For 15 years, the National Labor Relations Board (NLRB) has investigated and prosecuted complaints that T-Mobile blatantly attempts to prevent workers from sharing information about working conditions and union organizing. In one case, the company illegally tried to silence a worker who complained that she was sexually harassed by her manager. The company has also “settled” many cases by paying workers it fired tens of thousands of dollars and promising to stop engaging in illegal anti-union activities. Most of those promises have been broken, and the complaints and NLRB hearings continue.
Since 2001, when T-Mobile entered the U.S. market, the company has faced 33 NLRB complaints covering many times more unfair labor practice charges in 10 different states and one nationwide.
Just to put this in perspective: Compared to Walmart, one of the most infamous anti-union companies in the world, when controlling for the size of their respective workforces, T-Mobile's rate of unfair labor practice charges since 2009 is nearly seven times that of Walmart's.
The table below summarizes all complaints filed against T-Mobile by its workers across the United States.
|2001-11-30||Connecticut||34-CA-09800 Settlement||Promise not to interfere with organizing; promise to refrain from threatening employees if they continue to support the union; promise to refrain from threatening loss of job if employees strike; promise not to tell employees it would be futile to join union; promise to refrain from interrogating employees over union activity; promise to suggest employees quit job because of union activity.|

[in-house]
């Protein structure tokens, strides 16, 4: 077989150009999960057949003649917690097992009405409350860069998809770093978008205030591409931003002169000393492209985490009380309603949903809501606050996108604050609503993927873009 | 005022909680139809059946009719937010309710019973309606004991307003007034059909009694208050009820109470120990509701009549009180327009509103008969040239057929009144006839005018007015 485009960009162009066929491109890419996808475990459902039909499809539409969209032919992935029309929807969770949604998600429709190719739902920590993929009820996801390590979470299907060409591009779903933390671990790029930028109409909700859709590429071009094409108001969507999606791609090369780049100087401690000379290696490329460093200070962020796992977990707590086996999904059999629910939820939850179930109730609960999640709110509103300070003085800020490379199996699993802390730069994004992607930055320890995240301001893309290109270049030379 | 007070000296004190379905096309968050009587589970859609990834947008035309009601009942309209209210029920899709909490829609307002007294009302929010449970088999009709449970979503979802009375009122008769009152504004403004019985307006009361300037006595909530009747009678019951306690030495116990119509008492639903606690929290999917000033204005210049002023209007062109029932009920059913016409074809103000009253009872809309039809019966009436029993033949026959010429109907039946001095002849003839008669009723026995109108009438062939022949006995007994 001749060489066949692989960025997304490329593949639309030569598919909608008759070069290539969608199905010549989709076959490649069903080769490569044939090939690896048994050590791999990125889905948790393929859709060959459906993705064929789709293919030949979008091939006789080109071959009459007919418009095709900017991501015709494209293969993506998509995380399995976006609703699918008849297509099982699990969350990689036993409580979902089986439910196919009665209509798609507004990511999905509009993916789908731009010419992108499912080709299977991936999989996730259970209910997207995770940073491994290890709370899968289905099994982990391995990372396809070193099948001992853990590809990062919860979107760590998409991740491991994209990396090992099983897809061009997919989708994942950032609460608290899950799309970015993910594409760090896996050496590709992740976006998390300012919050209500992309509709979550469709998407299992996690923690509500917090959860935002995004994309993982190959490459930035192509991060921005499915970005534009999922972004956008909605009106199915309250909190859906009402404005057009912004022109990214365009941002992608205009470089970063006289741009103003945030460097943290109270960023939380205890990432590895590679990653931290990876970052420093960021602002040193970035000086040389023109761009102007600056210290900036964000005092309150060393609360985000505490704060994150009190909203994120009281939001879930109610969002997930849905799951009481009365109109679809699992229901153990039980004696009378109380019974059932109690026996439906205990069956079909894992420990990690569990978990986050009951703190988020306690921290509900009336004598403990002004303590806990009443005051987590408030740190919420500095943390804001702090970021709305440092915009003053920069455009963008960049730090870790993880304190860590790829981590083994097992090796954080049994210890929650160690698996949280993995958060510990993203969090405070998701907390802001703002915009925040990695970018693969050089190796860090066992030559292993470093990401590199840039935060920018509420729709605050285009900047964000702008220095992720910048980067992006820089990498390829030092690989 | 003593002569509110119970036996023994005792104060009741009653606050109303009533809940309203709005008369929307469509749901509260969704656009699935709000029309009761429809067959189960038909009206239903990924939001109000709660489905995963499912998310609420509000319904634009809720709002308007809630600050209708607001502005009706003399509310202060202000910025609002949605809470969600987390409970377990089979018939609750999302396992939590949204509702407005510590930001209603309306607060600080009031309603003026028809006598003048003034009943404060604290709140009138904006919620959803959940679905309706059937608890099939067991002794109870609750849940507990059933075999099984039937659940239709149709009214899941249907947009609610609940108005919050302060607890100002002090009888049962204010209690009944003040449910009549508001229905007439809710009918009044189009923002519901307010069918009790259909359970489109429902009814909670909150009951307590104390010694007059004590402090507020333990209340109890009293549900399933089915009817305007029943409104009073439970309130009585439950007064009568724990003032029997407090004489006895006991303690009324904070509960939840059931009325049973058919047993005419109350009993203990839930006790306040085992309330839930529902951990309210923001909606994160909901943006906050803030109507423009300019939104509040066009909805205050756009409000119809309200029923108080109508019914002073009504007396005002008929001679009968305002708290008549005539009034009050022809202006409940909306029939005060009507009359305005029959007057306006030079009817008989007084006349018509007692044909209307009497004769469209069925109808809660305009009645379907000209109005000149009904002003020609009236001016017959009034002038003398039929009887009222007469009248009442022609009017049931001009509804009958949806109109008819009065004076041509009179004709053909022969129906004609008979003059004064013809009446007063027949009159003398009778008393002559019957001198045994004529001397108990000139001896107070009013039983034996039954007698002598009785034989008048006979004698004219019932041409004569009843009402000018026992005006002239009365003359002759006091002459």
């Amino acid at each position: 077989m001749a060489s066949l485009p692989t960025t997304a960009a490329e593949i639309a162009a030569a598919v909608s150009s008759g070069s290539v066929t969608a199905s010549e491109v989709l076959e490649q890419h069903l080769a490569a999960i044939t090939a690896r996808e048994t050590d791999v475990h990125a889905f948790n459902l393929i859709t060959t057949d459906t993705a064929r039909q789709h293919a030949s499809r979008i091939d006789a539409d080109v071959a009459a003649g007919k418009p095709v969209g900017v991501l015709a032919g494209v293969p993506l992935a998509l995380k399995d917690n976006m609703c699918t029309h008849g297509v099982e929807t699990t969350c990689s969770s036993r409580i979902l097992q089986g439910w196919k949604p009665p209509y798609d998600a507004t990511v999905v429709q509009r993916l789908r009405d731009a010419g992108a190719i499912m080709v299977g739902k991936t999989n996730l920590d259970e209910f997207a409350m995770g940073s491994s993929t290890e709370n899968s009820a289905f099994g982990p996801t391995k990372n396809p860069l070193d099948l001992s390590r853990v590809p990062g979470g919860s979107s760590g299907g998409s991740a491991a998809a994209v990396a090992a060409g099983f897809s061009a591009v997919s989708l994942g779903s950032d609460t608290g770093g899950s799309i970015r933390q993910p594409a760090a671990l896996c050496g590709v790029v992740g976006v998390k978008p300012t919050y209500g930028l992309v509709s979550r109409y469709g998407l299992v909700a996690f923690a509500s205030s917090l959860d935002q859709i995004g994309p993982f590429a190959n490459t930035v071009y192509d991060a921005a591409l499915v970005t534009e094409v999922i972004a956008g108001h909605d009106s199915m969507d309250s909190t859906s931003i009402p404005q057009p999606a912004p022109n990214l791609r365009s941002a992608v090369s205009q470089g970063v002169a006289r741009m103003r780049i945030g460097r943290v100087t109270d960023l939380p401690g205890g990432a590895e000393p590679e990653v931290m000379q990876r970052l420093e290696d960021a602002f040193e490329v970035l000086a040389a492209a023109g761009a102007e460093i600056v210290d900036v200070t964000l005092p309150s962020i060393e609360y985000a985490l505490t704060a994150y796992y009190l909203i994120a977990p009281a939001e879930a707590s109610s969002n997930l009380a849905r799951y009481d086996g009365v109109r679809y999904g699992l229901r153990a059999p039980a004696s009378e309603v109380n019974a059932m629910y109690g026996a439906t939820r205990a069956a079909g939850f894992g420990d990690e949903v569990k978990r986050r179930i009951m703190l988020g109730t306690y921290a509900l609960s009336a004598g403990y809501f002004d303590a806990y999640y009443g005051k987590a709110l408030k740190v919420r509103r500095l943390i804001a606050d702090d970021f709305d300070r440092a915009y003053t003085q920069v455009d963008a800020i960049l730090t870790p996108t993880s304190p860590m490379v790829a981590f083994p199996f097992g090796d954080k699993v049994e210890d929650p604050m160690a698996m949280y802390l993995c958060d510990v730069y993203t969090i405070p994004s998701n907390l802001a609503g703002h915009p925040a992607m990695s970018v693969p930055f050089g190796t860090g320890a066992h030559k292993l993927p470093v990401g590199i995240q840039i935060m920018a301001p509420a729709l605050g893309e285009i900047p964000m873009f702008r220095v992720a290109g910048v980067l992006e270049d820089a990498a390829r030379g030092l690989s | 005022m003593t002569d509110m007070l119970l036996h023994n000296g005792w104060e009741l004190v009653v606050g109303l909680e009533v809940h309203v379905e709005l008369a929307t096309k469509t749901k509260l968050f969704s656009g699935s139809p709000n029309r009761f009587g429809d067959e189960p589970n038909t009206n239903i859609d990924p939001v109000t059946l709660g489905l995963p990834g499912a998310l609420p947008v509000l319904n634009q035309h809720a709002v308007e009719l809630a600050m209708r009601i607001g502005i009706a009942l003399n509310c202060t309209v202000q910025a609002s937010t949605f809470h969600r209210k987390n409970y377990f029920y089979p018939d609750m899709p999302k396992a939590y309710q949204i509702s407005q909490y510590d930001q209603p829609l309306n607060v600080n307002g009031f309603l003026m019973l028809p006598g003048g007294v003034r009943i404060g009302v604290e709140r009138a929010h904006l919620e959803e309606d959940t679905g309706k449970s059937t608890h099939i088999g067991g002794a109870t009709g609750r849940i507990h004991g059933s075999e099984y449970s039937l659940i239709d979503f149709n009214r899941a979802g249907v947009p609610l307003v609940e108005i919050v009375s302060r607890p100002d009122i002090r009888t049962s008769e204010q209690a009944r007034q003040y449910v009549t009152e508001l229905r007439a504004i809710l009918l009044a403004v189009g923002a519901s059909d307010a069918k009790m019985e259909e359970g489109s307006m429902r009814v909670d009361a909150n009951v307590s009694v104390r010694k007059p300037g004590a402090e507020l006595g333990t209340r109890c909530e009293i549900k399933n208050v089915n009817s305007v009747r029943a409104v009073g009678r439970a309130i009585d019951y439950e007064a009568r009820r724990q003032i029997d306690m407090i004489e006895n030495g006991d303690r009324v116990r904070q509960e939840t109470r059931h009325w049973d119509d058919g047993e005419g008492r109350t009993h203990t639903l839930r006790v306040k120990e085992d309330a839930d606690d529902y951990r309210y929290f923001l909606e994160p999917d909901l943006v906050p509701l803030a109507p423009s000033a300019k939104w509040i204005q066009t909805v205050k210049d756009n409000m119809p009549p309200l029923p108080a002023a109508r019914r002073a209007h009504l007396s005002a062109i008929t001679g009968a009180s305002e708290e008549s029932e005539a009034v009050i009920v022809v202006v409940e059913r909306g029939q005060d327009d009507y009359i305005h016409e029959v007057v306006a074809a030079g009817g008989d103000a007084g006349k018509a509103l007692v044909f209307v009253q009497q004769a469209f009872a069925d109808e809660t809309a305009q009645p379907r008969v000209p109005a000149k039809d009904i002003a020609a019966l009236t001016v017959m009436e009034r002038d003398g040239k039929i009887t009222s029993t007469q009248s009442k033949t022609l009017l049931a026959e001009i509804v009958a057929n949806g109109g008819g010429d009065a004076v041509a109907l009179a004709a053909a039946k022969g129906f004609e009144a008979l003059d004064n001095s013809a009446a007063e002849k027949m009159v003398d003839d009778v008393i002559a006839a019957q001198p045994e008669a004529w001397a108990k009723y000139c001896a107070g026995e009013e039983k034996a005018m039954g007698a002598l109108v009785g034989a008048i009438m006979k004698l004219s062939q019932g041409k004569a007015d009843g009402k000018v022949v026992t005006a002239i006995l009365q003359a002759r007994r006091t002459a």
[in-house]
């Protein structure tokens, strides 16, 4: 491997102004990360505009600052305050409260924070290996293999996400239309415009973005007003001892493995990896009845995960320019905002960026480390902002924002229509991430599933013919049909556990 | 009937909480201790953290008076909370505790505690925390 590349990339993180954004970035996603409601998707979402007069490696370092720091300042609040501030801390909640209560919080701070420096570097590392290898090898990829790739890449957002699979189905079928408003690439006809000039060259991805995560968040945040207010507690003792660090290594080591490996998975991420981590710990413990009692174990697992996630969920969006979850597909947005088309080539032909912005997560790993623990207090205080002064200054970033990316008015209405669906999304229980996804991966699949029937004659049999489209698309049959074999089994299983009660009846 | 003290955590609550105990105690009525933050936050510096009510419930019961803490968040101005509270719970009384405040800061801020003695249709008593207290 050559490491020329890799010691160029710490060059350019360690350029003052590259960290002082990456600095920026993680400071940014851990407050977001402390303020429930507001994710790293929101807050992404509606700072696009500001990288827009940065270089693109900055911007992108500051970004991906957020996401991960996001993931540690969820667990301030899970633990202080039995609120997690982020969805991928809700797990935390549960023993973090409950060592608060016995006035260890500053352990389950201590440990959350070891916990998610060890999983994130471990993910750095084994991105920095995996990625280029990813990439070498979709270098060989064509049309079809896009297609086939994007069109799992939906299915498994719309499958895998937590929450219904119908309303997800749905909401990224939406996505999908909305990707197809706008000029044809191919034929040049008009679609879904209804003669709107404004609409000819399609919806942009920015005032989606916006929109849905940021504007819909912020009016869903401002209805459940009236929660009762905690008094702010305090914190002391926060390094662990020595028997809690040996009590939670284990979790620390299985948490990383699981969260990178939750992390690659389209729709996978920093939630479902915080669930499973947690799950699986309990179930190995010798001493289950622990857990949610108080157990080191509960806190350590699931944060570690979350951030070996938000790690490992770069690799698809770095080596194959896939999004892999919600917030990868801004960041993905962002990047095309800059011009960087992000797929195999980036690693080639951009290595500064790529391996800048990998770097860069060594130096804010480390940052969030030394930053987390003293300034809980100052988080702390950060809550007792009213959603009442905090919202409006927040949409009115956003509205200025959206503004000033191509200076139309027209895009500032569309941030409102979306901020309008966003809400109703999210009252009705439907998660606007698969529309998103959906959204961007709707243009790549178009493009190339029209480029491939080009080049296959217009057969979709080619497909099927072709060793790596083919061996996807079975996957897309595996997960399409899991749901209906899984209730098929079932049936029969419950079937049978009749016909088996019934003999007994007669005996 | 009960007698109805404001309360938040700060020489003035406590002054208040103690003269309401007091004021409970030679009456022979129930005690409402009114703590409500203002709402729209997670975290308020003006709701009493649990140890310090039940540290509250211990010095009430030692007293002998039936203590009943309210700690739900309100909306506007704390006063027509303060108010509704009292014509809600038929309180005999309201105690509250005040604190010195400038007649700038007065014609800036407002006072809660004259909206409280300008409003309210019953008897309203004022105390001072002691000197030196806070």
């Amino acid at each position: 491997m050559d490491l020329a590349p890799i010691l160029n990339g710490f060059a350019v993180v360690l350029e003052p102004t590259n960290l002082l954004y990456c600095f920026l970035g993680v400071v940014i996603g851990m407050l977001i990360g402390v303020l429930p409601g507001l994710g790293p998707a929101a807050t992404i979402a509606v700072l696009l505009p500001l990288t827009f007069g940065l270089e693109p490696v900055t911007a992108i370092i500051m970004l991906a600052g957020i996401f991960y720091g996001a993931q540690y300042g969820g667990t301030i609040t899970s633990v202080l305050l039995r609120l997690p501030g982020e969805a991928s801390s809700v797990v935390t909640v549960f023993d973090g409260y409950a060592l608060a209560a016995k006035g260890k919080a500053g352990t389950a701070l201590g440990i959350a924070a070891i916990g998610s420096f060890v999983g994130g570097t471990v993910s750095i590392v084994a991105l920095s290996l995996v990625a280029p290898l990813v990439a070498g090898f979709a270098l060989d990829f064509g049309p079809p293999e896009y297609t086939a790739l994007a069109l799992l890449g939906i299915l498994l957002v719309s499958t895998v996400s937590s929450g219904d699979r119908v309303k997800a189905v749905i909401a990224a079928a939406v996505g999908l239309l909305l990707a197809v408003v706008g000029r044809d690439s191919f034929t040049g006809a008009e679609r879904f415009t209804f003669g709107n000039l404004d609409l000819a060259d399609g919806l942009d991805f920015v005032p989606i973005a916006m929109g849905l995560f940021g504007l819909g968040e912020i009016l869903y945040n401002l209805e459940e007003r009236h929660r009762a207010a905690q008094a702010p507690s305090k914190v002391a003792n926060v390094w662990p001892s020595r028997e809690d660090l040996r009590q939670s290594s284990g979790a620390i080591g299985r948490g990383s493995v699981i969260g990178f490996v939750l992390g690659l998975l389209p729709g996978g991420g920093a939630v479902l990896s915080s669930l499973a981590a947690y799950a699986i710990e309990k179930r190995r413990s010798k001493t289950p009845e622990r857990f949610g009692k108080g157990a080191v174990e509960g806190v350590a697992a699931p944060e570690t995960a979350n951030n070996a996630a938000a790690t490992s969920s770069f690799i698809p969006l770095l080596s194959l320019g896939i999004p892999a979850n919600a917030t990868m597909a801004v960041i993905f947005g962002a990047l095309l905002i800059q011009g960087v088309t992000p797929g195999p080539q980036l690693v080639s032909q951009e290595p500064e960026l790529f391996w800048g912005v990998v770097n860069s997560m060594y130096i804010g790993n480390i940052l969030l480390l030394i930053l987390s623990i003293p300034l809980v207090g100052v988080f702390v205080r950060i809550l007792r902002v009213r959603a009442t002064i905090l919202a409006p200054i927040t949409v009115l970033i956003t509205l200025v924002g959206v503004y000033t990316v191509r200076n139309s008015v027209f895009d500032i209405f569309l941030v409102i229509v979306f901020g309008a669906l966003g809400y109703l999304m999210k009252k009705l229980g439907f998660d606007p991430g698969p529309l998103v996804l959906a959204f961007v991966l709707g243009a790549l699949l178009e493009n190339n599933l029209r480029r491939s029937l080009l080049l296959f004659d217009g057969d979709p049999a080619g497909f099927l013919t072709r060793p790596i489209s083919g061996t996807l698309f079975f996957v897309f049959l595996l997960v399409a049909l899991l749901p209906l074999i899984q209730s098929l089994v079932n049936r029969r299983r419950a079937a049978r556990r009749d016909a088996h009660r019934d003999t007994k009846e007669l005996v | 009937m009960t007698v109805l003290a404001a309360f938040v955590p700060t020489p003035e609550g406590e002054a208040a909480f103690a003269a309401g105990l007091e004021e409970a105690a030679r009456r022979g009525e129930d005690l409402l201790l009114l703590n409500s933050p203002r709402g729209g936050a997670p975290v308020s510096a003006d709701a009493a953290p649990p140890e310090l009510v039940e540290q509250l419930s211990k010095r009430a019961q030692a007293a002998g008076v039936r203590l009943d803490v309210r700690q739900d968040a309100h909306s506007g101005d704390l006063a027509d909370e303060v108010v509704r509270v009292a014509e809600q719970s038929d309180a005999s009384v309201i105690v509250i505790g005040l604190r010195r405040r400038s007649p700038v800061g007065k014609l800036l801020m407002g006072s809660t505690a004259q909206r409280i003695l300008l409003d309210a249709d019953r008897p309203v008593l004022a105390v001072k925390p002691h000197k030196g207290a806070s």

|2006-06-30||Allentown, PA||4-CA-34590 Dismissal||NLRB found that security guards at the call center recorded the license plate numbers of workers who stopped to talk with the union. The NLRB chose to dismiss the case in the absence of other unfair labor practices.|
|2009-01-23||Oregon||36-CA-010359 Settlement||Promise not to interfere with organizing; promise to refrain from asking employees to report contacts with union representatives to supervisors.|
|2011-04-28||Nation-wide||29-CA-030556 Settlement||Company will change its social policies nation-wide. In 2010, the company adopted a policy to prevent all conversations about “anything related to legal matters, work-related legal proceed- ings or controversies.” The NLRB deemed this to interfere with communications about terms and conditions of employment.|